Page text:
The Miami Herald
Wed, Mar. 10, 2004

U.S. forces to intervene in Haiti violence

Associated Press

PORT-AU-PRINCE, Haiti - Gerard Latortue, a former U.N. official chosen to lead Haiti out of political turmoil, returned from the United States Wednesday to begin the arduous task of building a government. Loyalists of the former president said they wouldn't accept him.

His arrival came as the U.S. military announced an escalation in its mission in the Caribbean nation, promising Marines will move quickly to stop Haitian-against-Haitian violence.

"They will intervene to protect life," Gen. James T. Hill, commander of U.S. Southern Command, told reporters at the Pentagon.

Since Sunday, Marines have killed at least four Haitians, including a driver who sped toward a checkpoint and a gunman who fired on an anti-Aristide demonstration. On Tuesday, the American troops shot to death two Haitians who opened fire near the outgoing prime minister's private residence.

After walking off a plane that brought him from Florida, Latortue shook hands with police officers and embraced relatives and friends. He was also greeted by members of a council that chose him to be the new prime minister.

Once critical of ousted President Jean-Bertrand Aristide, he has said his first priority will be to unite a population divided between those who oppose the former leader and supporters who want to see him returned to power.

Aristide fled Feb. 29 amid international pressure to step down and a bloody rebellion that left more than 300 dead. The once popular slum priest, elected on promises to champion the poor, lost support as Haitians accused his government of corruption and attacks against his political opponents.

In the Central African Republic, Aristide still maintained he is the legitimate leader of Haiti and that U.S. officials forced him from office. On Wednesday, his lawyers said they were preparing cases accusing authorities in the United States and France of abducting him and forcing him into exile.

U.S. officials have denied they forced Aristide from office, saying they helped him escape Haiti with his life as rebels advanced on the capital.

Staff Sgt. Timothy Edwards said Marines were patrolling near the private residence of outgoing Prime Minister Yvon Neptune on Tuesday when they were shot at. The Marines fired back and killed at least two gunmen, he said. No peacekeepers were wounded.

The gunmen's bodies were not recovered but that is common. Peacekeepers must call health authorities to collect the remains, and family members sometimes take bodies away before they can be reported.

In a separate incident, several people got out of a car late Tuesday and opened fire on Marines, who shot back, U.S. Maj. Richard Crusan said. Three people then fled on foot, he said.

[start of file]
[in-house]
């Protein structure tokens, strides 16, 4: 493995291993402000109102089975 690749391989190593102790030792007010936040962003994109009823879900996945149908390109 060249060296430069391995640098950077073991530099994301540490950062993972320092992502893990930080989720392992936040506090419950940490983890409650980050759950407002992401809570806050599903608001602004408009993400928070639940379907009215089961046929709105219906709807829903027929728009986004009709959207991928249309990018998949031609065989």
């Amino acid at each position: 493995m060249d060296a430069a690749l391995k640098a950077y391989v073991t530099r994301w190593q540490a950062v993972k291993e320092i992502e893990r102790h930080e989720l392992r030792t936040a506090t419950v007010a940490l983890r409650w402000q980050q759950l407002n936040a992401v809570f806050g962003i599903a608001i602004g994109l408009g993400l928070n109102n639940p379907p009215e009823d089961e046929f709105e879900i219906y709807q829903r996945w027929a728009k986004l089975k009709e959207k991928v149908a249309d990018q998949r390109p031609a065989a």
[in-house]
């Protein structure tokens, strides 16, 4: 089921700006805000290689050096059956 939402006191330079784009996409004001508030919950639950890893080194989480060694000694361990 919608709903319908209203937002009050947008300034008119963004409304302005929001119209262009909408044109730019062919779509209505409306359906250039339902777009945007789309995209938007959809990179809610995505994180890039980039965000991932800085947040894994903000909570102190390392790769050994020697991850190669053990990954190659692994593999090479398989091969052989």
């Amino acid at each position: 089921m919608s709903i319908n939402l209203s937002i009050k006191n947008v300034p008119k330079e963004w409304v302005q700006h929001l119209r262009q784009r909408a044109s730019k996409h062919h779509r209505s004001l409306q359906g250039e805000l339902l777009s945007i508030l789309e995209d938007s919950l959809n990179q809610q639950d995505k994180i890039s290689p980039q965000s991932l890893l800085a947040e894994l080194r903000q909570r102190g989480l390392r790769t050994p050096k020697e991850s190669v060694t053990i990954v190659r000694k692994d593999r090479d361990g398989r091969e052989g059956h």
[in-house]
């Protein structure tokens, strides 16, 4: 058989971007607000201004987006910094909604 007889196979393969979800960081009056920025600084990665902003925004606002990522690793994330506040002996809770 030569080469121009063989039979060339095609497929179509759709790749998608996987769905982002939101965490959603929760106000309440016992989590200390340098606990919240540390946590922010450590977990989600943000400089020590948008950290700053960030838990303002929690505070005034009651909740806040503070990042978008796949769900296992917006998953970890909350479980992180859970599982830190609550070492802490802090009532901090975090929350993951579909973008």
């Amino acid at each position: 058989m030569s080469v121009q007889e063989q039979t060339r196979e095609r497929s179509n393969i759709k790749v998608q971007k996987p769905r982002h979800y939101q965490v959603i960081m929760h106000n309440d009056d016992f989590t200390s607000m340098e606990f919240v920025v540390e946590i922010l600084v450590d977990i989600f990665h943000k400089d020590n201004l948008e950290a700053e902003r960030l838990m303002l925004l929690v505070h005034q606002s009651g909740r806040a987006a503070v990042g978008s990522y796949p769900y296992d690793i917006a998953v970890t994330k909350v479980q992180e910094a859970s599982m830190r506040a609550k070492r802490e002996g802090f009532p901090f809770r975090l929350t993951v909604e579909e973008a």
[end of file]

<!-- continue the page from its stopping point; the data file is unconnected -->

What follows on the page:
A body was still on the sidewalk early Wednesday near where the shooting occurred. Crusan and others refused to say whether the victim, who had been shot in the head, was involved.

"We found him this morning," resident Savoy Toussaint said of the body. "He doesn't have a face so we can't identify him."

Many Aristide supporters were angry over Tuesday's decision by the U.S.-backed advisory council to name Latortue prime minister.

"He doesn't understand the reality of the country," said Jacques Pierre, 49. "He doesn't understand our hunger."

The 69-year-old Latortue is a former foreign minister and spent part of his career with the U.N. Industrial Development Organization in Africa. He had also worked as an international business consultant in Miami.

It was unclear whether Neptune, who was appointed by Aristide, would remain in Haiti.

Latortue said his first priority is to unite the nation, a difficult task as both rebels and Aristide militants threaten more conflict if improvements do not happen quickly enough for them.

Anne-Marie Issa, a member of the council that picked Latortue, said the new leader likely will choose retired army chief-of-staff Gen. Herard Abraham as minister of security or defense and businessman Smarck Michel as minister of planning. Both were finalists for the prime minister post.

"It's for sure the priority is security," she said.

Latortue told the council he would either restructure the police or reconstitute the army to improve security, Issa said.

Haiti's army, which ousted Aristide months after he became the nation's first freely elected president in 1990, was disbanded in 1995 after a U.S. invasion restored Aristide to power.

Issa said the seven-member council will continue advising Latortue.

"We are the eyes of the people until they have a parliament," she said.

Latortue and interim President Boniface Alexandre will begin organizing elections and building a new government for Haiti. Under Aristide, the prime minister's position was largely ceremonial.

Aristide has been staying in the presidential palace in the Central African Republic since March 1. On Wednesday, a South African delegation visited him there to discuss his long-term asylum plans, Foreign Minister Charles Wenezoui told The Associated Press.

After the visit, South Africa Deputy Foreign Affairs Minister Aziz Pahad said the African Union - an organization representing 53 African nations - should arrange Aristide's long-term asylum plans.

After Aristide's ouster, South Africa was the country most often mentioned as his destination, a U.S. official said.

(Associated Press reporters Ian James and Peter Prengaman in Port-au-Prince contributed to this story.)